Florida's jobless rate continues to be an ally for Gov. Rick Scott.
The seasonally adjusted unemployment rate dipped to 6.1 percent in January from 6.3 percent in December.
The drop comes despite the state losing an estimated 2,600 non-agricultural jobs between December and January, with some of the biggest hits taken in the fields of retail sales, education and health services, along with leisure and hospitality.
Scott used the release of the monthly numbers Monday to argue his policies have helped the state record 500,000 new private-sector jobs since his potential Democratic gubernatorial challenger Charlie Crist left the governor's mansion after the 2010 elections.
"We have come a long way in three years, but let’s keep working to make sure every person who wants a job can have one,” Scott said in a release that included his new "let's keep working" campaign slogan.
Florida remains below the national jobless mark of 6.7 percent, which was announced March 7.
In terms of job creation, the U.S. Department of Labor noted Monday that Florida's 192,800 job increase during the past year trailed only Texas and California, with each posting more than 300,000 new jobs.
The Florida Department of Economic Opportunity, however, revised upward its December jobless rate, which had been announced in January at 6.2 percent. The revision also altered most county and regional rates.
Still, the January seasonally adjusted monthly jobless mark --- a statistical technique that eliminates recurring events such as weather, holidays, and the school calendar --- is the lowest for Florida since June 2008.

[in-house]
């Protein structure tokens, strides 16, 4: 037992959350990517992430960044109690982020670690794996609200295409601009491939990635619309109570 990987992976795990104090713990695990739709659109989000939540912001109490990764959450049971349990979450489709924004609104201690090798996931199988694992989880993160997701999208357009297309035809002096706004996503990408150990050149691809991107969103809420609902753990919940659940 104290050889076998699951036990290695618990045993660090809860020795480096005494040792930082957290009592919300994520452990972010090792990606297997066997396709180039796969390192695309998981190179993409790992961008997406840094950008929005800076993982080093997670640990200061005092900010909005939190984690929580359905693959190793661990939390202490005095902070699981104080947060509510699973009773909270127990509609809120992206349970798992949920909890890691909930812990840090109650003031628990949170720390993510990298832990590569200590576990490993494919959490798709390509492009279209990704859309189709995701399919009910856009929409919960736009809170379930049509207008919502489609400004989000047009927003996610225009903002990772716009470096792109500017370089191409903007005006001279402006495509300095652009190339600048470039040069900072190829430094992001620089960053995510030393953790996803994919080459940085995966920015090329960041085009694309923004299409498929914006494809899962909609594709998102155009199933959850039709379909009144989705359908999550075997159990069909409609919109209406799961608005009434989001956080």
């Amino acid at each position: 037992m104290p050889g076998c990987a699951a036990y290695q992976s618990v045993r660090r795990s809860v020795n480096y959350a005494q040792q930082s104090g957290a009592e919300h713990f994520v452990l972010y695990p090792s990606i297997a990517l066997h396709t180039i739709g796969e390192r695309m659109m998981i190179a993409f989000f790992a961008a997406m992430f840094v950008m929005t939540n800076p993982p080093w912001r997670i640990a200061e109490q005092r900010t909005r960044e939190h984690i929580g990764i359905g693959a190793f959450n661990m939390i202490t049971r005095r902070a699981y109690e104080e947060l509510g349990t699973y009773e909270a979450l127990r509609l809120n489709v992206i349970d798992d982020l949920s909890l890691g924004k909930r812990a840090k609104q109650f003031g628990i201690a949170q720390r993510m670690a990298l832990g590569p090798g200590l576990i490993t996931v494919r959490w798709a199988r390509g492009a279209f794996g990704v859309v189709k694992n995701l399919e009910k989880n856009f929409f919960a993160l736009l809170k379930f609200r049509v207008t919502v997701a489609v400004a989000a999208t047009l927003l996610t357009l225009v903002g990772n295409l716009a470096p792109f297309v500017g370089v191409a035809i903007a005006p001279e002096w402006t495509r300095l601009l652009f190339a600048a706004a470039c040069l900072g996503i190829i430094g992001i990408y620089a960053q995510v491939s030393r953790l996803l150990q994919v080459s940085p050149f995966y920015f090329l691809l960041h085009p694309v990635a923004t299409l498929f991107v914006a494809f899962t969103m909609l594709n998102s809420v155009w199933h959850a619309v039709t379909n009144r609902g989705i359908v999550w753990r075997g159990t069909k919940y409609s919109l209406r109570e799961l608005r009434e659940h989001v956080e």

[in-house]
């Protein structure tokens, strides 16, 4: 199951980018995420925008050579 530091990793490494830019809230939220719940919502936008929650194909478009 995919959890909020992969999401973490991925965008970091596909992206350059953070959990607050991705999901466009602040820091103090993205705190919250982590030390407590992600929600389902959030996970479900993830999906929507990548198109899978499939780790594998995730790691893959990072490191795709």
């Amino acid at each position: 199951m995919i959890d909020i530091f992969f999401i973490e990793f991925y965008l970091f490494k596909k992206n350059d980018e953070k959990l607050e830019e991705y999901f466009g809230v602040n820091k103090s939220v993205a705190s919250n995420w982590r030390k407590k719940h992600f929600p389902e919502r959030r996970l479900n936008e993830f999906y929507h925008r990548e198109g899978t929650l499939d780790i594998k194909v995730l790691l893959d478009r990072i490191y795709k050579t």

Without the seasonal adjustment, Florida's mark would be 6.3 percent.
Unlike employment numbers that are based on a surveyed sample of employers, the jobless rate is based upon the estimates of the number of people employed and actively seeking employment.
The jobs report comes a little more than a month after the Legislature's Office of Economic and Demographic Research concluded that 53.1 percent of the state's drop in unemployment between December 2011 and December 2013 was due to people dropping out of the labor force or delaying entry.
Without people dropping out, the unemployment rate in December would have been 7.9 percent, said the Feb. 13 report titled "Florida: An Economic Overview."
Across the state, Monroe County, which includes the Florida Keys, continues to have the lowest jobless numbers. The county recorded a 3.8 percent jobless rate in January, up from 3.5 percent in December.
Walton County, the next lowest, grew from 4.0 percent in December to 4.2 percent, while both Alachua and Okaloosa counties increased from 4.6 percent to 5.0 percent.
Hendry County, impacted by long-term cuts in state government jobs, continues to hold the highest jobless mark, growing from 9.2 percent in December to 9.8 percent.
The state employment numbers for February are scheduled to be released March 28.